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Smoggy Chinese cities to clear the air

Updated: 2013-12-19 22:05
( Xinhua)

XI'AN - China has introduced various emergency responses and long-term measures against air pollution in the central and eastern regions.

The air quality index (AQI) reading for Xi'an, capital of Shaanxi Province, reached 500 on Wednesday afternoon, at the top of the AQI scale and indicating hazardous pollution, according to the national air quality monitoring website.

Smog on Thursday still covered the city and the AQI at noon was 417, making Xi'an the second most polluted city in the region after Xingtai in  Hebei Province at 491.

Xi'an weather forecasters predict the smog, which started on Monday, will continue for the next week and air pollution may worsen.

On Wednesday, a city government emergency response plan swung into action, suspending all construction and taking at least 50 percent of government vehicles off the road. Power plants must limit their output and reduce emissions.

"I have to keep buying masks for my family, otherwise we cannot go outside," said Liu,  buying a mask at a pharmacy near her home in downtown Xi'an. "This is the only thing we can do to protect ourselves."

Apart from Xi'an and Xingtai, Shijiazhuang and Handan in Hebei and Wuhan in Hubei also had dangerous smog on Thursday, with AQI over 300. AQI in many other cities in east and central China exceeded 200, "heavy" pollution.

This December, nearly half the country, more than 100 cities in 20 provinces, have suffered from smog. Many have taken action, including experimenting with artificial methods to reduce smog, limiting vehicle use and fining polluters.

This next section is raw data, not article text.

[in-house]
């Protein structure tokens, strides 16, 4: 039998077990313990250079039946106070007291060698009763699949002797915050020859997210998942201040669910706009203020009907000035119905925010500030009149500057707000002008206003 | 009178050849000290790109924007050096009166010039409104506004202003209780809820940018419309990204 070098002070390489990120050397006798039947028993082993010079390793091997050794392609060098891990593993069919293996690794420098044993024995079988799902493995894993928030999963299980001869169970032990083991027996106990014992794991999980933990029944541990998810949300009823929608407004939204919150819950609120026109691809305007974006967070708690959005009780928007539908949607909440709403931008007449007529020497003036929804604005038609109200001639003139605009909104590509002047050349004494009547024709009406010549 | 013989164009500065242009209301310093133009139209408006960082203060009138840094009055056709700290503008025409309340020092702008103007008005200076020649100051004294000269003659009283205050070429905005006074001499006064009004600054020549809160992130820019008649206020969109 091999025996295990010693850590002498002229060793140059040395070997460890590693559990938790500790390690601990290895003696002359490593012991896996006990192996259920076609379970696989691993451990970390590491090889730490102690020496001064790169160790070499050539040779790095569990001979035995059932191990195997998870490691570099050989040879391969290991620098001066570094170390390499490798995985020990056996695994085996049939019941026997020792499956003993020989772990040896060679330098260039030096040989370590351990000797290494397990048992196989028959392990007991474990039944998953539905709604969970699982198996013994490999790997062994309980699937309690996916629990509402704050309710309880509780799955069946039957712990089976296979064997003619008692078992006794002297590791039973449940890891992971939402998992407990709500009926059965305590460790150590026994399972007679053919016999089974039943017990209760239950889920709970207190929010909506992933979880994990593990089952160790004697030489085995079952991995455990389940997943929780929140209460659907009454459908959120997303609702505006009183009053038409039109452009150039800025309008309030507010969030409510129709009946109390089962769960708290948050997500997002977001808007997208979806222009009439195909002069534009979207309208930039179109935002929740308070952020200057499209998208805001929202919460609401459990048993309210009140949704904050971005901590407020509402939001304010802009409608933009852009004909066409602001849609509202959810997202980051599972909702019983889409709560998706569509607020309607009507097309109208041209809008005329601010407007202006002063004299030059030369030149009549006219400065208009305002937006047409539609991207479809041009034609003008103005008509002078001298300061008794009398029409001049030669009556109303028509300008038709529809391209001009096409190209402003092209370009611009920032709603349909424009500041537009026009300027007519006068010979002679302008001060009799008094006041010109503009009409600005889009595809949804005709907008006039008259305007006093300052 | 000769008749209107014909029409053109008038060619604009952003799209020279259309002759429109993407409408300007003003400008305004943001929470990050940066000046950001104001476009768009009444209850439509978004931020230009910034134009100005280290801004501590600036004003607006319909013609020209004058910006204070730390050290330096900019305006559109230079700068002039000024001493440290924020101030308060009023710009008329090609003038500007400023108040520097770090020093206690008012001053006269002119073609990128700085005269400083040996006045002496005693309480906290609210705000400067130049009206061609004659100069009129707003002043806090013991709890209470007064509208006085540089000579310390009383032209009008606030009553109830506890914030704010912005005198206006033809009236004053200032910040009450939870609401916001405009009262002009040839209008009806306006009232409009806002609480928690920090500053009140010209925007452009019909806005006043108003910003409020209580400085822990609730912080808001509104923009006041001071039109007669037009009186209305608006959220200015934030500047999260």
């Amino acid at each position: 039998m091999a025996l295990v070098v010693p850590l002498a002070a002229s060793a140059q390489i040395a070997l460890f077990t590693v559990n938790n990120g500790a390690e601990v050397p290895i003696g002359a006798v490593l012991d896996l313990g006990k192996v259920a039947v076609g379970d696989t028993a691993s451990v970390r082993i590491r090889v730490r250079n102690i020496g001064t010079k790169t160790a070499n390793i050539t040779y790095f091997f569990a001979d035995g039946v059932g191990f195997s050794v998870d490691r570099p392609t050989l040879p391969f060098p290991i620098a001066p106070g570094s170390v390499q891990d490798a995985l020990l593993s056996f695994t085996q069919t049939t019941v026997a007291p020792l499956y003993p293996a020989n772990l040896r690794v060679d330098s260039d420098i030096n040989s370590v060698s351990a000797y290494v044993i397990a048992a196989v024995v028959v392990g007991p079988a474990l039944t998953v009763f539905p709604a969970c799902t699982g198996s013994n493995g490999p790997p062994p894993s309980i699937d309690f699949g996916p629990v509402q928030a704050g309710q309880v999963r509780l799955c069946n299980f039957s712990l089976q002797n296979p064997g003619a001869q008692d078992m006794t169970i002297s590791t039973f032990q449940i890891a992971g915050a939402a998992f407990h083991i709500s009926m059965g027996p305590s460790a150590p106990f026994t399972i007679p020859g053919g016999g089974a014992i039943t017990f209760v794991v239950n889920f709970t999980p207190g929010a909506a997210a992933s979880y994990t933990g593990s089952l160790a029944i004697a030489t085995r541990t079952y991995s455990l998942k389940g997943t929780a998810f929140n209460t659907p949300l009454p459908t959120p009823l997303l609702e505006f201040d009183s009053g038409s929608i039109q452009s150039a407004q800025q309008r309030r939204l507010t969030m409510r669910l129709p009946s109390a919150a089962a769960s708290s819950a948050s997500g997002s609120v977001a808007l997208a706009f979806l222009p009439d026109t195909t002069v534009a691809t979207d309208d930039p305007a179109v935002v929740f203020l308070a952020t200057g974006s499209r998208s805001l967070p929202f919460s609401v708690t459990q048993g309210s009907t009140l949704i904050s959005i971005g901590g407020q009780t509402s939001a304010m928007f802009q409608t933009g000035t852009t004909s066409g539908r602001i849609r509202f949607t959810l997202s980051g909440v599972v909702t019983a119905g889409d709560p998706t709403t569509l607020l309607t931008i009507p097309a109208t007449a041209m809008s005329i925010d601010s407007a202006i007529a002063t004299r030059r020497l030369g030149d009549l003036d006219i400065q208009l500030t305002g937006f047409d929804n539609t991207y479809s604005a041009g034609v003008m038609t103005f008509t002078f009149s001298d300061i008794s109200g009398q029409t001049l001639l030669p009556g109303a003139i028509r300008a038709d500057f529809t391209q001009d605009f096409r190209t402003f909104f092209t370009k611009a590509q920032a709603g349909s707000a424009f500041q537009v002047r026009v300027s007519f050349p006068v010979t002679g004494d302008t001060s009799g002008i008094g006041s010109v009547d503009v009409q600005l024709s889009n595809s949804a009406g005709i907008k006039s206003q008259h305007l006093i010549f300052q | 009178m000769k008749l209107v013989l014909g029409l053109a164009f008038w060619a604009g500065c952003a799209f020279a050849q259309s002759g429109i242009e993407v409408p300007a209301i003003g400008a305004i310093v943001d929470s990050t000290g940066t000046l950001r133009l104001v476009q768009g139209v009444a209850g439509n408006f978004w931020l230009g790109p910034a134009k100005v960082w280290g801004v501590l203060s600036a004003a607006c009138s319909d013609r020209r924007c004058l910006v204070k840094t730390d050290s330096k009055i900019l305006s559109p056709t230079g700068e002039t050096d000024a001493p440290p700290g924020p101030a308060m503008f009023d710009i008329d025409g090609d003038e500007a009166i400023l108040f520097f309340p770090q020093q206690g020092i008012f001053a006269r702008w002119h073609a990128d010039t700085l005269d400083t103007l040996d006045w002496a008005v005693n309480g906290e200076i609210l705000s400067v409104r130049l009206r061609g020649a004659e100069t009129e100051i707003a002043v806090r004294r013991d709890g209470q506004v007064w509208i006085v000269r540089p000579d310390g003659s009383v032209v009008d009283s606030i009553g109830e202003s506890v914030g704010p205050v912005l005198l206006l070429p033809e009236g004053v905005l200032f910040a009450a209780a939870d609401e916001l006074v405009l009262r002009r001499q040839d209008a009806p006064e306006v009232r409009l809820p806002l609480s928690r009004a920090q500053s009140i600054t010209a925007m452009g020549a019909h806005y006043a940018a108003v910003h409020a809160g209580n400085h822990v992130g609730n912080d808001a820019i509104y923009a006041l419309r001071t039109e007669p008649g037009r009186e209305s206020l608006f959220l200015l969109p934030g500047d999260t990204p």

In Beijing, more than 200 automatic observatories and eight new meteorological radar systems will improve weather forecasting by 2015, vice mayor Lin Keqing said on Tuesday at a conference.

Tianjin Municipality has imposed a quota on new car license plates, requiring residents to obtain plates through auctions or lotteries.

Tianjin also said on Sunday that it would restrict cars depending on the last digit of their plates, echoing Beijing's move of five years ago. The scheme will come into force on March 1 and will take one fifth of the city's private cars off the roads on workdays.

Governments in eight cities in Liaoning Province have been fined a total of 54.2 million yuan ($9 million) for pollution, based on air quality evaluation. In September, the government decided to cut the density of inhalable particulate matter by at least 10 percent in major cities by 2017.

The Organization Department of the Communist Party of China (CPC) Central Committee abandoned assessments based on GDP alone earlier this month and put more emphasis on public well-being and the environment. Whether the move will be effective in forcing local governments consider environmental issues over economic growth remains to be seen. Environment protection professionals are gloomy about the immediacy of the effects of these measures.

Xiao Hang, an urban researcher at the Chinese Academy of Sciences, said it took London 50 years to lose the moniker "foggy London town", and  Los Angeles still struggles to contain its photochemical smog.

"We can't ignore environmental problems during the development process and China has a long way to go," he said.